Blockchain technology was truly in its infancy in the early 2010s. And as with every groundbreaking innovation, overcoming the initial challenges required time, perseverance and a commitment to refining the technology’s capabilities.

Cycle two: Market recognition and consolidation

Within two to three years, blockchain technology expanded from testing labs and hackathons to real world business applications used by global giants like IBM and Maersk. In making the leap relatively quickly, the tech entered a phase akin to the dot-com era’s consolidation — where performance, utility and UX took out the first wave of providers failing to meet enterprise, developer and user expectations.

During this period, blockchain gained crucial market recognition and investment growth, and its solutions began to demonstrate real-world utility. The industry also witnessed the emergence of alternative blockchain platforms like Ethereum, each offering unique features and addressing the limitations of earlier iterations.

The mid-2010s also marked a turning point for blockchain, with a surge in enterprise adoption and a notable influx of tech industry attention anchored largely by progressive larger companies and startups. Although regulatory frameworks began to take shape around the world, country-specific dynamics remained in the path of providing a more stable environment for businesses to explore and implement blockchain technology.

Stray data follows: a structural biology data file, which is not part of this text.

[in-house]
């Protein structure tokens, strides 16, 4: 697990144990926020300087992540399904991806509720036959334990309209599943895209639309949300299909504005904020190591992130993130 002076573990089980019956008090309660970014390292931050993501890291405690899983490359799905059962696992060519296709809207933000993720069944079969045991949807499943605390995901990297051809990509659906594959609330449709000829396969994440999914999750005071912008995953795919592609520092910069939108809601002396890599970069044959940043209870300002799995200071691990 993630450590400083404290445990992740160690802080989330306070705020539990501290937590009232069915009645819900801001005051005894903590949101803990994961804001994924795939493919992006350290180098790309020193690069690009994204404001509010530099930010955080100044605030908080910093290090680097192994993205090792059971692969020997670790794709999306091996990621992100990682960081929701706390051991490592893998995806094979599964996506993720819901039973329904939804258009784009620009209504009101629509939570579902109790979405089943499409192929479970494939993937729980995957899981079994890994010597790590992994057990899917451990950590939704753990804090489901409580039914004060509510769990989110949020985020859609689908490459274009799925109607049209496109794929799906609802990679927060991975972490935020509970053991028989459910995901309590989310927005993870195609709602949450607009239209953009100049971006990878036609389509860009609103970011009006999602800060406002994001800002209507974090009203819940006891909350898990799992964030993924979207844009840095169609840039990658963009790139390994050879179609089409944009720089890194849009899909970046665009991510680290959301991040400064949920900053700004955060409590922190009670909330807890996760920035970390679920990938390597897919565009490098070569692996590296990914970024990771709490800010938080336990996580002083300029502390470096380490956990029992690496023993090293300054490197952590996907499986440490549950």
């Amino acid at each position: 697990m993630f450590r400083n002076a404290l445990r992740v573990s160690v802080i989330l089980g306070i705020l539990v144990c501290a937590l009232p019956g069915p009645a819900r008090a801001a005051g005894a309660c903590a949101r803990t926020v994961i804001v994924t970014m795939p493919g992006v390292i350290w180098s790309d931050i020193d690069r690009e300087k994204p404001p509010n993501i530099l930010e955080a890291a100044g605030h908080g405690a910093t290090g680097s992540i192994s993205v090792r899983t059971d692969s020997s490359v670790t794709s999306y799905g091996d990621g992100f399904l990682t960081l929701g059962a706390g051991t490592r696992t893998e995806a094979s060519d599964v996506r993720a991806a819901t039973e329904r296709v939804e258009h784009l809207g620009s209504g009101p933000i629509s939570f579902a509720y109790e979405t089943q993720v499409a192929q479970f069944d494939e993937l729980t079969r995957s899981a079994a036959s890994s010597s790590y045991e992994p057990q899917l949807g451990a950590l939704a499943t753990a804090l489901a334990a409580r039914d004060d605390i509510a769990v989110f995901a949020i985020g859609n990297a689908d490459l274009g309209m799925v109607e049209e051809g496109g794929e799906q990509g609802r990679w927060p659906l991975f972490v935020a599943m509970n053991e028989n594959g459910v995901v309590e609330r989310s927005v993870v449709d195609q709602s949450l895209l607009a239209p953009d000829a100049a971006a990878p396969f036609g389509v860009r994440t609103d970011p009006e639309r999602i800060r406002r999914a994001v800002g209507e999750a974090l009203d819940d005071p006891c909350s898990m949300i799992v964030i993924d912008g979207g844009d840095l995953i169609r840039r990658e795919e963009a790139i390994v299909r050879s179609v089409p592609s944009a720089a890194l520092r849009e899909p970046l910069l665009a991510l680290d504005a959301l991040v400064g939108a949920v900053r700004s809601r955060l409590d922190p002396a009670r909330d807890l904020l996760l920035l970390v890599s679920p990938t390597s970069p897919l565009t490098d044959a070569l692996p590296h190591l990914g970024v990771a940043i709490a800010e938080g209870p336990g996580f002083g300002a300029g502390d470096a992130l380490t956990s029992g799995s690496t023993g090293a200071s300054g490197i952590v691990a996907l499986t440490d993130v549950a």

In both the dot-com era internet and blockchain during this phase, viable business models emerged — and along with them, substantial investments that lay the foundation for long-term sustainability. Like dot-com, blockchain was experiencing cracks at the seams as the underlying infrastructure and technology transitioned swiftly from a speculative concept to a legitimate technological innovation vulnerable to system failures, user sentiment and industry scrutiny.

In other words, the enterprise, commercial and potential user spotlight was on, but the backend infrastructure remained painfully slow and the frontend UX remained noticeably lacking.

Cycle three: Dominance and market integration

Blockchain’s current phase mirrors the cloud computing industry’s evolution from nascent testing group populated with startups and risk-taking enterprises into a market staple with room to improve. While there’s still significant progress to make in terms of adoption and onboarding, processing, security, interoperability and UX, the advancements happening on blockchain today are nearing web grade and web scale.